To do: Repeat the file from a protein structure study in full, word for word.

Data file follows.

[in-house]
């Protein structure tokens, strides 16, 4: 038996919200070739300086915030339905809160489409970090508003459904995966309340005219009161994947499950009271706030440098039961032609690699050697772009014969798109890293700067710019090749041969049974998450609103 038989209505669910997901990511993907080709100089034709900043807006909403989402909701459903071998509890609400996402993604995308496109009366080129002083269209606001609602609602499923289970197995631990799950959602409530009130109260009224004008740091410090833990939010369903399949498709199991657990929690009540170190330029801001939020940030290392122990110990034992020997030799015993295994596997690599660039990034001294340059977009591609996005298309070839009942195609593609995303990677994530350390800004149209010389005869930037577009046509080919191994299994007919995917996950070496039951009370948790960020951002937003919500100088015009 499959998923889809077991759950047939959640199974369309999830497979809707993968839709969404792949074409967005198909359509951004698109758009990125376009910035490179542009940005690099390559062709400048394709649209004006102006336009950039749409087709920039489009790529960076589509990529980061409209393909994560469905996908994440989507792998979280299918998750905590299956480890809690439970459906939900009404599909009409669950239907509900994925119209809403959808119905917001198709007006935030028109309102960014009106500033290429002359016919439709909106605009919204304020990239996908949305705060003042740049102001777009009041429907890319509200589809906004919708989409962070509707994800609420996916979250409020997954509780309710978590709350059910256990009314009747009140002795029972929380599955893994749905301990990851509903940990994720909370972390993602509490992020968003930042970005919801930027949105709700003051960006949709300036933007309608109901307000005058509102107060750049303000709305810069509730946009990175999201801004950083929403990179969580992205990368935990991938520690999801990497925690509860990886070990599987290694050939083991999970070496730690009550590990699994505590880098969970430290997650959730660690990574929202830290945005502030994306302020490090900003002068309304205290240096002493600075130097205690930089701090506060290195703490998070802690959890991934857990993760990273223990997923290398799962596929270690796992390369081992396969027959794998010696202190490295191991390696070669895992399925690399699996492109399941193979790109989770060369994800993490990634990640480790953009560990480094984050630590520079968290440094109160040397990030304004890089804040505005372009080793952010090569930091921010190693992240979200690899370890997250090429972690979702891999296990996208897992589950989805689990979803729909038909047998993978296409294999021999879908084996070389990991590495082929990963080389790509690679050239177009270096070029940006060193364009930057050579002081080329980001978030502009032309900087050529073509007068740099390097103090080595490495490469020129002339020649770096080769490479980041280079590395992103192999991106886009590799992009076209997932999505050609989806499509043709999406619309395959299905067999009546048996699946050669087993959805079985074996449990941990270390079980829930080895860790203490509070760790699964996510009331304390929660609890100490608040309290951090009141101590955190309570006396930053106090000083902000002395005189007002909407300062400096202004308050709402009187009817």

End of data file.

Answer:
[in-house]
């Protein structure tokens, strides 16, 4: 038996919200070739300086915030339905809160489409970090508003459904995966309340005219009161994947499950009271706030440098039961032609690699050697772009014969798109890293700067710019090749041969049974998450609103 038989209505669910997901990511993907080709100089034709900043807006909403989402909701459903071998509890609400996402993604995308496109009366080129002083269209606001609602609602499923289970197995631990799950959602409530009130109260009224004008740091410090833990939010369903399949498709199991657990929690009540170190330029801001939020940030290392122990110990034992020997030799015993295994596997690599660039990034001294340059977009591609996005298309070839009942195609593609995303990677994530350390800004149209010389005869930037577009046509080919191994299994007919995917996950070496039951009370948790960020951002937003919500100088015009 499959998923889809077991759950047939959640199974369309999830497979809707993968839709969404792949074409967005198909359509951004698109758009990125376009910035490179542009940005690099390559062709400048394709649209004006102006336009950039749409087709920039489009790529960076589509990529980061409209393909994560469905996908994440989507792998979280299918998750905590299956480890809690439970459906939900009404599909009409669950239907509900994925119209809403959808119905917001198709007006935030028109309102960014009106500033290429002359016919439709909106605009919204304020990239996908949305705060003042740049102001777009009041429907890319509200589809906004919708989409962070509707994800609420996916979250409020997954509780309710978590709350059910256990009314009747009140002795029972929380599955893994749905301990990851509903940990994720909370972390993602509490992020968003930042970005919801930027949105709700003051960006949709300036933007309608109901307000005058509102107060750049303000709305810069509730946009990175999201801004950083929403990179969580992205990368935990991938520690999801990497925690509860990886070990599987290694050939083991999970070496730690009550590990699994505590880098969970430290997650959730660690990574929202830290945005502030994306302020490090900003002068309304205290240096002493600075130097205690930089701090506060290195703490998070802690959890991934857990993760990273223990997923290398799962596929270690796992390369081992396969027959794998010696202190490295191991390696070669895992399925690399699996492109399941193979790109989770060369994800993490990634990640480790953009560990480094984050630590520079968290440094109160040397990030304004890089804040505005372009080793952010090569930091921010190693992240979200690899370890997250090429972690979702891999296990996208897992589950989805689990979803729909038909047998993978296409294999021999879908084996070389990991590495082929990963080389790509690679050239177009270096070029940006060193364009930057050579002081080329980001978030502009032309900087050529073509007068740099390097103090080595490495490469020129002339020649770096080769490479980041280079590395992103192999991106886009590799992009076209997932999505050609989806499509043709999406619309395959299905067999009546048996699946050669087993959805079985074996449990941990270390079980829930080895860790203490509070760790699964996510009331304390929660609890100490608040309290951090009141101590955190309570006396930053106090000083902000002395005189007002909407300062400096202004308050709402009187009817």